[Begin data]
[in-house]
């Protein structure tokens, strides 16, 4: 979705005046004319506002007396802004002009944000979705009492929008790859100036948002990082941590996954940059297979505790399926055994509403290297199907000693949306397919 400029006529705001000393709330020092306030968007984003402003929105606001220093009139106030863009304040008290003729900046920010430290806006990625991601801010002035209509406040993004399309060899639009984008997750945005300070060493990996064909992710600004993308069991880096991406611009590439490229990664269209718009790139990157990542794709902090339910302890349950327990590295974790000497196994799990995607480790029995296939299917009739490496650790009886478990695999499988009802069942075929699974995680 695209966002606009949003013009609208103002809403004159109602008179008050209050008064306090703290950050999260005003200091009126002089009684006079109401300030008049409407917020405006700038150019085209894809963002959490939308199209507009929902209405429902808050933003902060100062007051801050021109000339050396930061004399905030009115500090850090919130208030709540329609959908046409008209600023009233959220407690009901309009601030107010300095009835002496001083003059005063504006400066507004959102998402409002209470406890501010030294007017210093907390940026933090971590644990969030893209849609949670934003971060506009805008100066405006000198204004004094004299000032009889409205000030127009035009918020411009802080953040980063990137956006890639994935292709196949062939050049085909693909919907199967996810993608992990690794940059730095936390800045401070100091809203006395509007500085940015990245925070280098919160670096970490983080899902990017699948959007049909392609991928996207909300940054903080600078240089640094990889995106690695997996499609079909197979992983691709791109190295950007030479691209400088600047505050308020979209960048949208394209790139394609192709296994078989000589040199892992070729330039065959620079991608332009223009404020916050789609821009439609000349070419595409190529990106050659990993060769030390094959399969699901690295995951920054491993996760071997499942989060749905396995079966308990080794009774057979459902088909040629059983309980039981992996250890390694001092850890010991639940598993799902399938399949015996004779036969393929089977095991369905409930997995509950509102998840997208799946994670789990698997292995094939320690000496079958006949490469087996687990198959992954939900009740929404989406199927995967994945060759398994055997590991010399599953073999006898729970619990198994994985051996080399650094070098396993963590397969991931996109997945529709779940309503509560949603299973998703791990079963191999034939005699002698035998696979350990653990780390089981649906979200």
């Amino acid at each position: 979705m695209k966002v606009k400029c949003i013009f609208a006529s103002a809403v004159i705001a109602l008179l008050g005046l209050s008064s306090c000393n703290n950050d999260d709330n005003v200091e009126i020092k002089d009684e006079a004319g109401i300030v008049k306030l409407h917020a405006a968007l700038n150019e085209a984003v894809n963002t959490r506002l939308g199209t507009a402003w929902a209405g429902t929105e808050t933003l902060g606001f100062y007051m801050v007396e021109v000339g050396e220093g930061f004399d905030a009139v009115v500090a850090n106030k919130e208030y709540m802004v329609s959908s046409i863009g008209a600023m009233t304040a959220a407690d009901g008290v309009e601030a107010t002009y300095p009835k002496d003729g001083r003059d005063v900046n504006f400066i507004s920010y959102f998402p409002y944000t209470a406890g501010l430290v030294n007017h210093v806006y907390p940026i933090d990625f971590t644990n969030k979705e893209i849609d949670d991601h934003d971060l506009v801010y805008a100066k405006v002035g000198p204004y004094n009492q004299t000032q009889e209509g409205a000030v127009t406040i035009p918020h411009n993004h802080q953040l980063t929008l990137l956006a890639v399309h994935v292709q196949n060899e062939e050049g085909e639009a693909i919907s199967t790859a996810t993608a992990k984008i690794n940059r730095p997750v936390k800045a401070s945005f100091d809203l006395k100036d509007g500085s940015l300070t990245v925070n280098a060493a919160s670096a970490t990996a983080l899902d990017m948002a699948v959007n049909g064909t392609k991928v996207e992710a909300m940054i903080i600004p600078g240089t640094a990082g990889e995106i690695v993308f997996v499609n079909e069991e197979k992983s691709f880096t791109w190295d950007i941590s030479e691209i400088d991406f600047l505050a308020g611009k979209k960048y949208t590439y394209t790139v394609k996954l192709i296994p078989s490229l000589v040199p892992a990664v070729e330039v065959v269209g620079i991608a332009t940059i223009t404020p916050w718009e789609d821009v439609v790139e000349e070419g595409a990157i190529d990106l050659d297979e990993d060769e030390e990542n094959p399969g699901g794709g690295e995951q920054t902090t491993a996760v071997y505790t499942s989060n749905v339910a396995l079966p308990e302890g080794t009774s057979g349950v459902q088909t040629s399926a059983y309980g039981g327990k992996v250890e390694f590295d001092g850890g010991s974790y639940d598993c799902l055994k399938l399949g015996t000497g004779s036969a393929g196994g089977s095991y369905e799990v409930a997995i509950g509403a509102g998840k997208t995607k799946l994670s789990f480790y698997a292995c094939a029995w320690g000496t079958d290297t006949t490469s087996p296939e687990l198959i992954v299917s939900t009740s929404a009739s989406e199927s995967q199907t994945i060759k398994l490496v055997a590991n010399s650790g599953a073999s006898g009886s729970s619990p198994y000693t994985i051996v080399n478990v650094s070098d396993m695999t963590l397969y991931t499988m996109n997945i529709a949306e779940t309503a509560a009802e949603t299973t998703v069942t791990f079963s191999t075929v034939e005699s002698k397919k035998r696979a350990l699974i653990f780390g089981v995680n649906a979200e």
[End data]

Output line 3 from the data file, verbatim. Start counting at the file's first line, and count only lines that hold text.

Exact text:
């Amino acid at each position: 979705m695209k966002v606009k400029c949003i013009f609208a006529s103002a809403v004159i705001a109602l008179l008050g005046l209050s008064s306090c000393n703290n950050d999260d709330n005003v200091e009126i020092k002089d009684e006079a004319g109401i300030v008049k306030l409407h917020a405006a968007l700038n150019e085209a984003v894809n963002t959490r506002l939308g199209t507009a402003w929902a209405g429902t929105e808050t933003l902060g606001f100062y007051m801050v007396e021109v000339g050396e220093g930061f004399d905030a009139v009115v500090a850090n106030k919130e208030y709540m802004v329609s959908s046409i863009g008209a600023m009233t304040a959220a407690d009901g008290v309009e601030a107010t002009y300095p009835k002496d003729g001083r003059d005063v900046n504006f400066i507004s920010y959102f998402p409002y944000t209470a406890g501010l430290v030294n007017h210093v806006y907390p940026i933090d990625f971590t644990n969030k979705e893209i849609d949670d991601h934003d971060l506009v801010y805008a100066k405006v002035g000198p204004y004094n009492q004299t000032q009889e209509g409205a000030v127009t406040i035009p918020h411009n993004h802080q953040l980063t929008l990137l956006a890639v399309h994935v292709q196949n060899e062939e050049g085909e639009a693909i919907s199967t790859a996810t993608a992990k984008i690794n940059r730095p997750v936390k800045a401070s945005f100091d809203l006395k100036d509007g500085s940015l300070t990245v925070n280098a060493a919160s670096a970490t990996a983080l899902d990017m948002a699948v959007n049909g064909t392609k991928v996207e992710a909300m940054i903080i600004p600078g240089t640094a990082g990889e995106i690695v993308f997996v499609n079909e069991e197979k992983s691709f880096t791109w190295d950007i941590s030479e691209i400088d991406f600047l505050a308020g611009k979209k960048y949208t590439y394209t790139v394609k996954l192709i296994p078989s490229l000589v040199p892992a990664v070729e330039v065959v269209g620079i991608a332009t940059i223009t404020p916050w718009e789609d821009v439609v790139e000349e070419g595409a990157i190529d990106l050659d297979e990993d060769e030390e990542n094959p399969g699901g794709g690295e995951q920054t902090t491993a996760v071997y505790t499942s989060n749905v339910a396995l079966p308990e302890g080794t009774s057979g349950v459902q088909t040629s399926a059983y309980g039981g327990k992996v250890e390694f590295d001092g850890g010991s974790y639940d598993c799902l055994k399938l399949g015996t000497g004779s036969a393929g196994g089977s095991y369905e799990v409930a997995i509950g509403a509102g998840k997208t995607k799946l994670s789990f480790y698997a292995c094939a029995w320690g000496t079958d290297t006949t490469s087996p296939e687990l198959i992954v299917s939900t009740s929404a009739s989406e199927s995967q199907t994945i060759k398994l490496v055997a590991n010399s650790g599953a073999s006898g009886s729970s619990p198994y000693t994985i051996v080399n478990v650094s070098d396993m695999t963590l397969y991931t499988m996109n997945i529709a949306e779940t309503a509560a009802e949603t299973t998703v069942t791990f079963s191999t075929v034939e005699s002698k397919k035998r696979a350990l699974i653990f780390g089981v995680n649906a979200e």